“Septic Fields” can be used as a general term, as well as a specific term. As a general term, it means a soil-based treatment area where effluent is distributed and undergoes the final treatment processes. We also like to use the name ‘Final Treatment Area” or FTA to represent this. “Septic Fields” or “FTA’s” can include buried fields, treatment mounds, LFH at-grades, or open discharges. In Alberta, most treatment options (for residential and commercial facilities) require a FTA as part of the complete treatment process.
Example of a buried trench system with washed rock and 4″ piping
Example of a buried trench system with effluent chambers
Probably the most recognized system is the buried treatment field. In this system, several trenches are excavated to between 2ft – 3ft deep. A layer of washed rock is placed in the bottom of the trench and a 4″ perforated pipe is installed in the top few inches of the washed rock. The effluent is distributed by gravity through the pipe network, which exits the perforated pipe and travels through the washed rock before it enters the soil for final treatment.
Variations of a buried treatment field include using smaller diameter pipe (usually 1″ pipe with 1/8″ orifices) with a pump in the septic tank that will pressurize the effluent in the piping to help distribute the effluent more evenly throughout all the trenches.
Another variation includes using effluent chambers in place of the washed rock. Effluent chambers are a half-dome unit that creates a void space (like the washed rock) within the trenches to allow oxygen to be present as well as aid in the even distribution of the effluent in the trenches.
Although some people haven’t heard of sand treatment mounds before, they have been around for 30+ years or more. Sand treatment mounds are used where difficult soil conditions exist (ie. shallow restrictive layers or clayey type soils). They are an excellent (and less expensive) alternative to Advanced Treatment Units (ATU’s), and they produce the same high quality treatment and effluent.
Sand treatment mounds are built on top of the existing soil; this is why it’s important not to disturb or compact the soil in the potential area where it might be built. treat the effluent to a secondary treatment level before it enters the soil.
A layer of sand is placed directly on the existing ground, and then a layer of washed rock (or effluent chambers) is placed on top of the sand. Small diameter distribution piping (usually 1″) is installed on top of the gravel layer (or within the effluent chambers), and then this is all covered with a geo-tech fabric and then covered up with a sandy loam material. Mounds can be landscaped with grass and incorporated into your existing landscaping features. The grass needs to be mowed regularly and trees should not be planted on top of the mound as the roots can cause issues.
Mounds require pressure distribution via a pump. They cannot be fed using gravity distribution.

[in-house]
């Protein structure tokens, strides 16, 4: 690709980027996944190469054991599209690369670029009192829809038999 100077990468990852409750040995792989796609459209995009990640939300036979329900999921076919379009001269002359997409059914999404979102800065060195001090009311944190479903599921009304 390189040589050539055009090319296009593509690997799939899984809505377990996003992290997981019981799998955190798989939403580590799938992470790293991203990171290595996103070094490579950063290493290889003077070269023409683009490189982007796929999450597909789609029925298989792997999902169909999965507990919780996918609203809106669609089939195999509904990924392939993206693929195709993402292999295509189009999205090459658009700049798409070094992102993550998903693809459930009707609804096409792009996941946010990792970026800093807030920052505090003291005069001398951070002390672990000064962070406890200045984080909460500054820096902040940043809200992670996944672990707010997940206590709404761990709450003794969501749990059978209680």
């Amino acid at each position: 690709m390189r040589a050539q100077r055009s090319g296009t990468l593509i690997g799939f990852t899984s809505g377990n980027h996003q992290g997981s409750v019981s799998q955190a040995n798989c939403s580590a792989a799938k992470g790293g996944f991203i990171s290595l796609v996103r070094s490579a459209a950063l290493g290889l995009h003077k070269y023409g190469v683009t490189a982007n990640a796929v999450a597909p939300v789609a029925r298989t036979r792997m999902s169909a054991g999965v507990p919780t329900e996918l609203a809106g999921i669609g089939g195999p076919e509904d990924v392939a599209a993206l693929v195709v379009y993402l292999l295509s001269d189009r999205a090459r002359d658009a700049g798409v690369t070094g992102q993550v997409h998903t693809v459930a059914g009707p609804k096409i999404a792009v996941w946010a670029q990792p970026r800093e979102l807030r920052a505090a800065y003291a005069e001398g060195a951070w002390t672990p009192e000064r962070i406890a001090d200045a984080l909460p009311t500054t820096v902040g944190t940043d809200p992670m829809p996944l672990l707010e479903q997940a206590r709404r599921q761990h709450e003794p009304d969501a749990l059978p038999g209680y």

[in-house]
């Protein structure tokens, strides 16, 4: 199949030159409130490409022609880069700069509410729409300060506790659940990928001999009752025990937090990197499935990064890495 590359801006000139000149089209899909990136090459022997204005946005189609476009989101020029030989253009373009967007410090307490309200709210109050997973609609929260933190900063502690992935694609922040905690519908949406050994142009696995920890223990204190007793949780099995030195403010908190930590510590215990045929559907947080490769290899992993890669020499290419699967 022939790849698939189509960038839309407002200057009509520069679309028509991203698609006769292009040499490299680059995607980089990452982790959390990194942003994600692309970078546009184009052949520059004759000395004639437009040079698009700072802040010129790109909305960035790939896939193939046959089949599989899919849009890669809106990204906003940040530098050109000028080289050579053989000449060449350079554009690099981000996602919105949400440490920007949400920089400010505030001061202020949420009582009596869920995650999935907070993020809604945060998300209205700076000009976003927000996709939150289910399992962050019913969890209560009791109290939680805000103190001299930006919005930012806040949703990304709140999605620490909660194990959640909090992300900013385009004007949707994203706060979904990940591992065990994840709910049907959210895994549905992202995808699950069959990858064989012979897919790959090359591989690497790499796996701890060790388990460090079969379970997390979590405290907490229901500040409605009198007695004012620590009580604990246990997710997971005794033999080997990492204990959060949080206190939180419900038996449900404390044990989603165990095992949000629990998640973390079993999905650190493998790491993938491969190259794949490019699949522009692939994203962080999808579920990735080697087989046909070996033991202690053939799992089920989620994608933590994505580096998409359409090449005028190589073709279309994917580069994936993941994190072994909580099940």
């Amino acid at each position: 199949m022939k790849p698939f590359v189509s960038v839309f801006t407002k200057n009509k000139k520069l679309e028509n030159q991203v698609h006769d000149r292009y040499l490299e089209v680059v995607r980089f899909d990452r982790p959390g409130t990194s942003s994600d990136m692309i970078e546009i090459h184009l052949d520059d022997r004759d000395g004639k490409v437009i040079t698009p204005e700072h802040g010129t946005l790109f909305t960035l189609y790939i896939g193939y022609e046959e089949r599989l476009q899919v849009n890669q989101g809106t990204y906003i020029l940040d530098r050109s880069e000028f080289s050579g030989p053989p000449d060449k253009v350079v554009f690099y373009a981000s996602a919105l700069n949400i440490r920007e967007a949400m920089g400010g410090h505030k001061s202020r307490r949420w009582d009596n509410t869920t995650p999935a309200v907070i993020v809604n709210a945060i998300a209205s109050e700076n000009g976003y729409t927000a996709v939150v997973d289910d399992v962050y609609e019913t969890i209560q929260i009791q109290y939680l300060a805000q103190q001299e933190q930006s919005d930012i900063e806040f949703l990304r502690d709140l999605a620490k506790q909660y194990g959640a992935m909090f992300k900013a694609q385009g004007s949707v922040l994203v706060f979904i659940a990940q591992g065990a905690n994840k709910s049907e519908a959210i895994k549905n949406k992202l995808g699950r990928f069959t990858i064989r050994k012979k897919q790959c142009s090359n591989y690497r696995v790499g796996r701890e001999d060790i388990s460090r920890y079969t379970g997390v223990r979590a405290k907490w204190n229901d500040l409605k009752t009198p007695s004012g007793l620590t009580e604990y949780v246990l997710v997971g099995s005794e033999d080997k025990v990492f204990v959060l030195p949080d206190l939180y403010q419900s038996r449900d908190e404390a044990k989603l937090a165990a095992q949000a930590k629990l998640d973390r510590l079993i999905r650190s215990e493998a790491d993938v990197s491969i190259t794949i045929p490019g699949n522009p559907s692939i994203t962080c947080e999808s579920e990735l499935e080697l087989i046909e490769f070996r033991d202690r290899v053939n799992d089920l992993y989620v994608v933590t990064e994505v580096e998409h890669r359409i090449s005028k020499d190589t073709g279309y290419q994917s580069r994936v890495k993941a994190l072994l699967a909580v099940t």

Mounds are very reliable. Some people question if they are more prone to freezing in the winter than a buried field. This may or may not be the case. All types of systems have the potential of freezing if they are not being used daily during periods of extreme cold weather. In our experience, mounds have no problems during the winter if they are sized properly and being used daily.
LFH At-grade requires effluent chambers
Chambers are completely covered in wood chips to help blend the system into the forest floor
Similar to a mound, the LFH At-grade is also built on top of the existing surface. However, there are a few extra requirements in order to qualify for the option of using this type of system.
LFH stands for different organic litter horizons found on a forested floor (like leaves, pine cones, grasses, etc)
L – the structures of the organic matter are easily recognized
F – the accumulated organic material is partly decomposed
H – the original structures of the organic matter are unrecognizable
First, this type of system must be located in an established, forested area. The LFH layer must be present and visible. Second, an Advanced Treatment Unit must be used to treat the effluent before it is sent to the LFH At-grade. Third, pressure distribution and effluent chambers must be used. The chambers are then completely covered in wood chips, helping it to blend into the forest floor.
This type of system provides excellent treatment, and is perfect for the land owner that does not want to cut down or disturb their treed or forested area.
A typical At-grade will perform at a rate 4.3 times better than any subsoil absorption method. Within 2 – 6 years, the entire area of the At-grade will become infiltrated by local flora and fauna, blending it in with the surrounding terrain. The efficiency of the At-grade is expected to improve as time passes, decomposition and growth in the area aid in the absorption/distribution of water. The vegetation in the forest provides the best infiltration available. Areas with sloping terrain are preferred, but level areas are also acceptable.
Open discharge systems are the very basic. An open discharge system discharges the effluent directly onto the ground. Because the effluent is not contained in a trench, there is a higher risk of human contact, and stricter setback requirements and restrictions. Some of the requirements are, but not limited to:
Generally you would need a parcel of at least 10-15 acres to meet the setback requirements, in addition to meeting all of the other restrictions, soil types, etc.
Advanced Treatment Units are basically additional technologies that provide additional treatment to the effluent. For example, septic tanks provide “primary” treatment. ATU’s provide “secondary” treatment.
Advanced Treatment Units are also known as “Aerobic Treatment Units” or “Packaged Treatment Plants”. In almost all situations, the ATU uses some form of aerated condition to promote aerobic bacteria and organisms to grow, thrive, and consume/clean the contaminants from the effluent.
ATU’s come in many configurations, but are commonly contained in a separate tank or “pod” that is installed somewhere in the treatment chain between the septic tank and the final treatment area.
Advanced Treatment Units are required in some counties, districts, and environmentally sensitive areas. Depending on the configuration, adding an ATU to your system might help reduce the required size of the final treatment area, which can be very helpful on small or restrictive lots.